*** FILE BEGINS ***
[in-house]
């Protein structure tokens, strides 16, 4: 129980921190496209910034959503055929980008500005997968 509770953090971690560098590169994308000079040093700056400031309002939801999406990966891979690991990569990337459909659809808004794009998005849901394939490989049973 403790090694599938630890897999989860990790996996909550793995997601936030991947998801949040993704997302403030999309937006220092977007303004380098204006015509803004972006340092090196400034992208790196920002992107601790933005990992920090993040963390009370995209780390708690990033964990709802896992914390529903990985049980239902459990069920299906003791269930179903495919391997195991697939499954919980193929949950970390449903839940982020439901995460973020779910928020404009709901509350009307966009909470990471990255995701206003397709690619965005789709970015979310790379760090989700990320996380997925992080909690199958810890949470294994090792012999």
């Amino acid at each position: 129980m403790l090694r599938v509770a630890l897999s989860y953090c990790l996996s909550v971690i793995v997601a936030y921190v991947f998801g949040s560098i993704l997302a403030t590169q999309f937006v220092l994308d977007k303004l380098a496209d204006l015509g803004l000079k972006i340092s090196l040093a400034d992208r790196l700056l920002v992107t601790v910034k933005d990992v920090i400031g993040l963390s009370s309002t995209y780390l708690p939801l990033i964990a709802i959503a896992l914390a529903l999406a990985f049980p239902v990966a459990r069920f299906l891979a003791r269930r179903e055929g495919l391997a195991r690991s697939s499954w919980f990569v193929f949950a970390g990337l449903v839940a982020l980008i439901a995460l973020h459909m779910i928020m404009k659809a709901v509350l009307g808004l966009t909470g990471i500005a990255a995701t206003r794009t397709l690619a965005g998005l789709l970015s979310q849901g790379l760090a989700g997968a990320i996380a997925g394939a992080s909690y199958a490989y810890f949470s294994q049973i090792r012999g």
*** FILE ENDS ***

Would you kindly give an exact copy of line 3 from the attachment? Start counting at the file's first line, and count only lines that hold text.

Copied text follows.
């Amino acid at each position: 129980m403790l090694r599938v509770a630890l897999s989860y953090c990790l996996s909550v971690i793995v997601a936030y921190v991947f998801g949040s560098i993704l997302a403030t590169q999309f937006v220092l994308d977007k303004l380098a496209d204006l015509g803004l000079k972006i340092s090196l040093a400034d992208r790196l700056l920002v992107t601790v910034k933005d990992v920090i400031g993040l963390s009370s309002t995209y780390l708690p939801l990033i964990a709802i959503a896992l914390a529903l999406a990985f049980p239902v990966a459990r069920f299906l891979a003791r269930r179903e055929g495919l391997a195991r690991s697939s499954w919980f990569v193929f949950a970390g990337l449903v839940a982020l980008i439901a995460l973020h459909m779910i928020m404009k659809a709901v509350l009307g808004l966009t909470g990471i500005a990255a995701t206003r794009t397709l690619a965005g998005l789709l970015s979310q849901g790379l760090a989700g997968a990320i996380a997925g394939a992080s909690y199958a490989y810890f949470s294994q049973i090792r012999g």